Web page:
How Happy Can You Be? 2005
Distributed by First Run/Icarus Films, 32 Court St., 21st Floor, Brooklyn, NY 11201; 800-876-1710
Directed by Line Hatland
DVD, color, 88 min.
Sr. High - Adult
Anthropology, Multicultural Studies, Psychology, Social Studies, Sociology
Date Entered: 03/08/2007Reviewed by Linda Frederiksen, Washington State University, Vancouver, WA
In this short, amusing film, Norwegian documentarian Line Hatland reflects on the serious study of happiness. Describing herself as “fundamentally negative,” she ponders what happiness might mean but also whether it’s possible to become happier. More than a personal pursuit for contentment, it’s a subject that anthropologists, psychologists, sociologists, and neuroscientists have also measured and studied at great length. Deftly combining interviews with experts in the field of subjective well-being with archival footage, scientific experiments, anthropological field studies, and statistics, Hatland provides viewers with an engaging guide to happiness research.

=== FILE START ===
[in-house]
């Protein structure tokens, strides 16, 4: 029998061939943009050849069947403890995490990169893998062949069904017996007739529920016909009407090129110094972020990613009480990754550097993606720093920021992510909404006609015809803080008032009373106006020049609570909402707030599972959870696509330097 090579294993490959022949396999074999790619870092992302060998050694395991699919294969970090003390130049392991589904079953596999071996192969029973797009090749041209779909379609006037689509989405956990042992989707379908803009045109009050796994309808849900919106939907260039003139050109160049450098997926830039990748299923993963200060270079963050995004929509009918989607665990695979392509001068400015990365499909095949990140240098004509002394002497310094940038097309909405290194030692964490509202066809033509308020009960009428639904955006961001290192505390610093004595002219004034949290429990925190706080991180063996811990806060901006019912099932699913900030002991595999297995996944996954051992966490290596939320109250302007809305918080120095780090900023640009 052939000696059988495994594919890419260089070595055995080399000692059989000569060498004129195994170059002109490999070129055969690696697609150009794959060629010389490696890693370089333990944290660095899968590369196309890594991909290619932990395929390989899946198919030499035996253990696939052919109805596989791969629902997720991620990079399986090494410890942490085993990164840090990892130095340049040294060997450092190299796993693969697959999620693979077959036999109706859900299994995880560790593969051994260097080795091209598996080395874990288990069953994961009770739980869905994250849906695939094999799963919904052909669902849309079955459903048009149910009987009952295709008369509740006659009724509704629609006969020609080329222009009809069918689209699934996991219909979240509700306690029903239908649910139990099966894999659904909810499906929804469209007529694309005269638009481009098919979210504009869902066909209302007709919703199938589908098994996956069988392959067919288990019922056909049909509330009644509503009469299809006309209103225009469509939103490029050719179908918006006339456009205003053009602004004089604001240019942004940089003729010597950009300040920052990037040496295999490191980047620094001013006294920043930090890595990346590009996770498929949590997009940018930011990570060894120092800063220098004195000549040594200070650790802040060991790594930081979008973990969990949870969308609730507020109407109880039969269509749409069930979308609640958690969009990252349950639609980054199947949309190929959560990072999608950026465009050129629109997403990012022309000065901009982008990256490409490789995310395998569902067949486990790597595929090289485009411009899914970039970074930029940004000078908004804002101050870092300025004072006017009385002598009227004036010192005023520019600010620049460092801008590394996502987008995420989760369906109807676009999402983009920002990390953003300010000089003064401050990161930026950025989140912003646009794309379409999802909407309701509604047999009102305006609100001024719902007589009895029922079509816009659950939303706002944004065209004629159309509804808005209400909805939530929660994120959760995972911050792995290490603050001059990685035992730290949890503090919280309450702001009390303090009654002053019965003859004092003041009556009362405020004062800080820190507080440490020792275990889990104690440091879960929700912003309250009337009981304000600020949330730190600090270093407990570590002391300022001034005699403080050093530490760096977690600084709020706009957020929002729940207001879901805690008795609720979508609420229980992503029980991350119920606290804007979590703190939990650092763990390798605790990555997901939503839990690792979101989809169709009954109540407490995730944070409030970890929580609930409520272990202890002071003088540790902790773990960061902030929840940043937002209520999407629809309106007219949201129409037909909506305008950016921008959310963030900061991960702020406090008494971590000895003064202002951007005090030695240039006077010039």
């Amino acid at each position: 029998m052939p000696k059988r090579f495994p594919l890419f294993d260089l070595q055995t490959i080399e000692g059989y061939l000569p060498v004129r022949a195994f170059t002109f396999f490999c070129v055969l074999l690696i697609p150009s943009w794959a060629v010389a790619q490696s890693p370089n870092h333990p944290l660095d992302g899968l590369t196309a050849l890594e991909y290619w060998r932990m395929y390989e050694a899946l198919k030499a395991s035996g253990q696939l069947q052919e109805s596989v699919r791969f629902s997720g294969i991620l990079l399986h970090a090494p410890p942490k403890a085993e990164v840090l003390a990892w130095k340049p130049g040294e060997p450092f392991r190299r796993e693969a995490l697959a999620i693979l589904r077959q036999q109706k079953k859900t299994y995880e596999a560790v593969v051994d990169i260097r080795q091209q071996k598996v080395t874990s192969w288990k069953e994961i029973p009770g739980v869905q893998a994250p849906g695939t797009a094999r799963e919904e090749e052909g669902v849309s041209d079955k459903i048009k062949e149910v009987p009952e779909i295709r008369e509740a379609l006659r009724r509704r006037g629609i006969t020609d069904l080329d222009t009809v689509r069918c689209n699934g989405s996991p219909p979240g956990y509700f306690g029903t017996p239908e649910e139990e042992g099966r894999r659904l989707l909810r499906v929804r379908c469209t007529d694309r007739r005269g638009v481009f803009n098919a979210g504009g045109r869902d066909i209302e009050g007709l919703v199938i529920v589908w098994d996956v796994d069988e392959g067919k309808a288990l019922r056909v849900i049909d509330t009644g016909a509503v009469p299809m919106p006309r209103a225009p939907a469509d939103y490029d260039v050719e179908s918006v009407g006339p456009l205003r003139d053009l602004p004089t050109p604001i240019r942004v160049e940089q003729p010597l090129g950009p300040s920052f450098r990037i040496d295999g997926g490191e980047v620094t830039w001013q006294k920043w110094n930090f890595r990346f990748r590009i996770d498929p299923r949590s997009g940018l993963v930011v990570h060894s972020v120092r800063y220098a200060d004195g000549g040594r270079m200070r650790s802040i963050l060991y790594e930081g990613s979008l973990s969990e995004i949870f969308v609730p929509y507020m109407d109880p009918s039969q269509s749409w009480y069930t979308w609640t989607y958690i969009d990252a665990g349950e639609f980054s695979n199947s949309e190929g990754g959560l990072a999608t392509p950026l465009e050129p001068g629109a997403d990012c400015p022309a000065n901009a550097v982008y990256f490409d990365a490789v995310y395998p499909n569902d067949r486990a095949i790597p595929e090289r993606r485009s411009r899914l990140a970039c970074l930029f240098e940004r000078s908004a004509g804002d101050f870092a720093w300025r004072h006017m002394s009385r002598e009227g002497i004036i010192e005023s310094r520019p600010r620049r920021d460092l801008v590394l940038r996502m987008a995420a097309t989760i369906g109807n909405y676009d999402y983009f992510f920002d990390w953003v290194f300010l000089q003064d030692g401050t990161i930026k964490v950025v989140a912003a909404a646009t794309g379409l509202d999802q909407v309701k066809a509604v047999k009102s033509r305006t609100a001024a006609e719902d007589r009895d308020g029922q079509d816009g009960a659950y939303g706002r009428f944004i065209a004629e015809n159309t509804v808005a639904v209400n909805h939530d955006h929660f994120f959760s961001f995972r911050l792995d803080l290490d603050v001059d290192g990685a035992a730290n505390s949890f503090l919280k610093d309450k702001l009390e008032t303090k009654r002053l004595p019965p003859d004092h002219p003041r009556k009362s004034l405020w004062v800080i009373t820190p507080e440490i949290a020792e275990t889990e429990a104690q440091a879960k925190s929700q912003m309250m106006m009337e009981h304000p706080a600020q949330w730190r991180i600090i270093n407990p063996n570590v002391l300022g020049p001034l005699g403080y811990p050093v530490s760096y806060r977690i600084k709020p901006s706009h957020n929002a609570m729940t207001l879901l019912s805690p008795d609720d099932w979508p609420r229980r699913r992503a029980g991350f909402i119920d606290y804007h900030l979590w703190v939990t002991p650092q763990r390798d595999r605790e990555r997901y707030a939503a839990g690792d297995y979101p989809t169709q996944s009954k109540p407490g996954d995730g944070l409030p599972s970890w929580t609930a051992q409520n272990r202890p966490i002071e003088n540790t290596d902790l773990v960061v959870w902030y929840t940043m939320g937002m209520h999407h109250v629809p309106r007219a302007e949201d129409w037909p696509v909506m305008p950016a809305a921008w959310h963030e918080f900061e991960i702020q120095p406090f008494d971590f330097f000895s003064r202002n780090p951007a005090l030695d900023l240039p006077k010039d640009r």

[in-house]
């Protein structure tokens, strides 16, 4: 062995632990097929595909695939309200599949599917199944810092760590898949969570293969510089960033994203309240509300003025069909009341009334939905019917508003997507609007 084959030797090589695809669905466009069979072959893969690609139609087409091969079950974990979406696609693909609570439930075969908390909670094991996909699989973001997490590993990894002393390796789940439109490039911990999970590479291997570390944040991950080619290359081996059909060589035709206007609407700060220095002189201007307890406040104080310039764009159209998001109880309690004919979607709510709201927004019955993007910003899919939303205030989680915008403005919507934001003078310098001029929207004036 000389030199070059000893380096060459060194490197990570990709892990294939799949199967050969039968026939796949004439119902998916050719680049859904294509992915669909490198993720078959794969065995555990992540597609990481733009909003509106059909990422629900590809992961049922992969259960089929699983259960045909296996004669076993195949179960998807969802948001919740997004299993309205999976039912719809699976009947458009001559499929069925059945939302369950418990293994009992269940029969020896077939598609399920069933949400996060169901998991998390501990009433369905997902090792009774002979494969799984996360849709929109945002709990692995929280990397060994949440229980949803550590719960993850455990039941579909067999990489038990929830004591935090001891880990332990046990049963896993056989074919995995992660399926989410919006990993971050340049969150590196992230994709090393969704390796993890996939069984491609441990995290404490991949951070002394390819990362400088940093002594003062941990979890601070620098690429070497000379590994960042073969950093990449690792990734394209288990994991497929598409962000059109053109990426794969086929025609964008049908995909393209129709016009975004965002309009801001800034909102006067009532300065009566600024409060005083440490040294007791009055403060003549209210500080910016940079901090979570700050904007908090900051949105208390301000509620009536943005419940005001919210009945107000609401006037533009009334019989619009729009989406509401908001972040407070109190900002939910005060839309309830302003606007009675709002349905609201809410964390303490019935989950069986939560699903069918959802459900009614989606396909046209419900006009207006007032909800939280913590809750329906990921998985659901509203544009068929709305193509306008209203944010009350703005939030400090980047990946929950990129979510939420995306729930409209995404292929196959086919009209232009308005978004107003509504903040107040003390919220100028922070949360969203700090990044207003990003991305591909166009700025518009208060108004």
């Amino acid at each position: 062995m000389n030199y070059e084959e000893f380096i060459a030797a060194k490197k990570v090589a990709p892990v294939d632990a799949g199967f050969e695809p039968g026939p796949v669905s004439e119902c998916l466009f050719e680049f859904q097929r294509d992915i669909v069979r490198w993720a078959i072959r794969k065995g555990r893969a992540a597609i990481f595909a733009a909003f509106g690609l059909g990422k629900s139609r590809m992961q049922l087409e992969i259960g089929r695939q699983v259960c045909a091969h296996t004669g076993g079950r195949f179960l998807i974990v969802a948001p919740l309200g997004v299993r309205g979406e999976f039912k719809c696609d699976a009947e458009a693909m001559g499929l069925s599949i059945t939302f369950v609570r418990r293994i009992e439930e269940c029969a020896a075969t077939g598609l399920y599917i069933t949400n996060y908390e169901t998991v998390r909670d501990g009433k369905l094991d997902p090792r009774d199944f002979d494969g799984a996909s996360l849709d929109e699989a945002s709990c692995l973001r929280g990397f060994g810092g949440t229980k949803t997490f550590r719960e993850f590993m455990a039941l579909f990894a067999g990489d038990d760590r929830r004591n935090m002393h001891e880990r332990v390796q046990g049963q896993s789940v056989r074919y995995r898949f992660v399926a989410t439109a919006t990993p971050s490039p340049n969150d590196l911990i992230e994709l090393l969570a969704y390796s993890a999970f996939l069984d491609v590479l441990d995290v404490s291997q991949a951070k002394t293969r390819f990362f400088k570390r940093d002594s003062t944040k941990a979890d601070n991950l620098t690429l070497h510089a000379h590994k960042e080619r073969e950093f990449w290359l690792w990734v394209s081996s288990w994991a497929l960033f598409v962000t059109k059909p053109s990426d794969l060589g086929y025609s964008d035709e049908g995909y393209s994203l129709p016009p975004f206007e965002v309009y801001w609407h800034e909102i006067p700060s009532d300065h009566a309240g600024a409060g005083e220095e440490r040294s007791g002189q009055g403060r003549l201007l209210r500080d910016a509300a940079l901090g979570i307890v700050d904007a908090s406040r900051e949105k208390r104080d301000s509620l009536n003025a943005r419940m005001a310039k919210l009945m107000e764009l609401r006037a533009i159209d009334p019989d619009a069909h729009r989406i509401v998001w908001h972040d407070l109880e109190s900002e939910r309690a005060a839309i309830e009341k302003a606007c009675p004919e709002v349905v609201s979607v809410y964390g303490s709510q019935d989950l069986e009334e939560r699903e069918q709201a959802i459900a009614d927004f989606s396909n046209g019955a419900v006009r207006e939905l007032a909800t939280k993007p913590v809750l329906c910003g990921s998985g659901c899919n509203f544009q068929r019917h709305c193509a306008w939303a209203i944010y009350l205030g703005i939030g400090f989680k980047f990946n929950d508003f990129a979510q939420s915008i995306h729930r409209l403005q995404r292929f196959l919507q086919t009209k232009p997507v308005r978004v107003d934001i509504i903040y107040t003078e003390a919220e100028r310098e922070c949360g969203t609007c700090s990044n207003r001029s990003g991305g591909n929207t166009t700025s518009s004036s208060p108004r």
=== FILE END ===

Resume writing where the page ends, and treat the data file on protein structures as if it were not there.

Social scientists define happiness as an overall enjoyment of life as a whole and find that people in all societies and cultures understand the question “are you happy?” Further, researchers are also able to measure exactly how happy people are, determine what factors affect contentment, and provide a profile of what a happy person looks like.
Despite the evidence, much of which is collected in the World Database of Happiness housed at Erasmus University in Rotterdam, Hatland remains skeptical. What about having a genetic disposition to negativity? Do happy people simply have the ability to erase unhappy thoughts or memories? Does happiness come with a price tag? While the tone of the film is light, the questions raised are thoughtful ones that bear further discussion. Recommended.